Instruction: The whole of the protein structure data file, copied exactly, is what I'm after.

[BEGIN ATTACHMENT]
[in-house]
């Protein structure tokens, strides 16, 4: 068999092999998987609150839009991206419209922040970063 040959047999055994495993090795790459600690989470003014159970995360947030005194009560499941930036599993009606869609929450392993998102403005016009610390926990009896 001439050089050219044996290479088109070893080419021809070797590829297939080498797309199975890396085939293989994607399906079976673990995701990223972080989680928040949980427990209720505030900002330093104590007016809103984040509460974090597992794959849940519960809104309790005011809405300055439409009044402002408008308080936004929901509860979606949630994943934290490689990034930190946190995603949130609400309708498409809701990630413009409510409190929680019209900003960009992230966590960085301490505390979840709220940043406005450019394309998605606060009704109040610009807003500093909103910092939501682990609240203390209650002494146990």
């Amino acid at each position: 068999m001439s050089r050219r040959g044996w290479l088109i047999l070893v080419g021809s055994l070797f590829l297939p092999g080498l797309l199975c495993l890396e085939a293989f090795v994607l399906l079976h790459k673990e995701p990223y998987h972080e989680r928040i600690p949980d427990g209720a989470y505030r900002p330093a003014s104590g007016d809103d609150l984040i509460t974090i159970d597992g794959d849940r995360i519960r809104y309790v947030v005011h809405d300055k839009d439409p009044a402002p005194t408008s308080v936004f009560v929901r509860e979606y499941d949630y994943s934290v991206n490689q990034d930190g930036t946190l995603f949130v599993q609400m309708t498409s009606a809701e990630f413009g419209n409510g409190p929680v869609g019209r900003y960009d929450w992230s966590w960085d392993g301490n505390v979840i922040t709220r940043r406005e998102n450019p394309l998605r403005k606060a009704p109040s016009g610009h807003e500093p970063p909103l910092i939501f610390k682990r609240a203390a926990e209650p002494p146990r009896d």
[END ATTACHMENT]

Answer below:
[in-house]
């Protein structure tokens, strides 16, 4: 068999092999998987609150839009991206419209922040970063 040959047999055994495993090795790459600690989470003014159970995360947030005194009560499941930036599993009606869609929450392993998102403005016009610390926990009896 001439050089050219044996290479088109070893080419021809070797590829297939080498797309199975890396085939293989994607399906079976673990995701990223972080989680928040949980427990209720505030900002330093104590007016809103984040509460974090597992794959849940519960809104309790005011809405300055439409009044402002408008308080936004929901509860979606949630994943934290490689990034930190946190995603949130609400309708498409809701990630413009409510409190929680019209900003960009992230966590960085301490505390979840709220940043406005450019394309998605606060009704109040610009807003500093909103910092939501682990609240203390209650002494146990």
């Amino acid at each position: 068999m001439s050089r050219r040959g044996w290479l088109i047999l070893v080419g021809s055994l070797f590829l297939p092999g080498l797309l199975c495993l890396e085939a293989f090795v994607l399906l079976h790459k673990e995701p990223y998987h972080e989680r928040i600690p949980d427990g209720a989470y505030r900002p330093a003014s104590g007016d809103d609150l984040i509460t974090i159970d597992g794959d849940r995360i519960r809104y309790v947030v005011h809405d300055k839009d439409p009044a402002p005194t408008s308080v936004f009560v929901r509860e979606y499941d949630y994943s934290v991206n490689q990034d930190g930036t946190l995603f949130v599993q609400m309708t498409s009606a809701e990630f413009g419209n409510g409190p929680v869609g019209r900003y960009d929450w992230s966590w960085d392993g301490n505390v979840i922040t709220r940043r406005e998102n450019p394309l998605r403005k606060a009704p109040s016009g610009h807003e500093p970063p909103l910092i939501f610390k682990r609240a203390a926990e209650p002494p146990r009896d």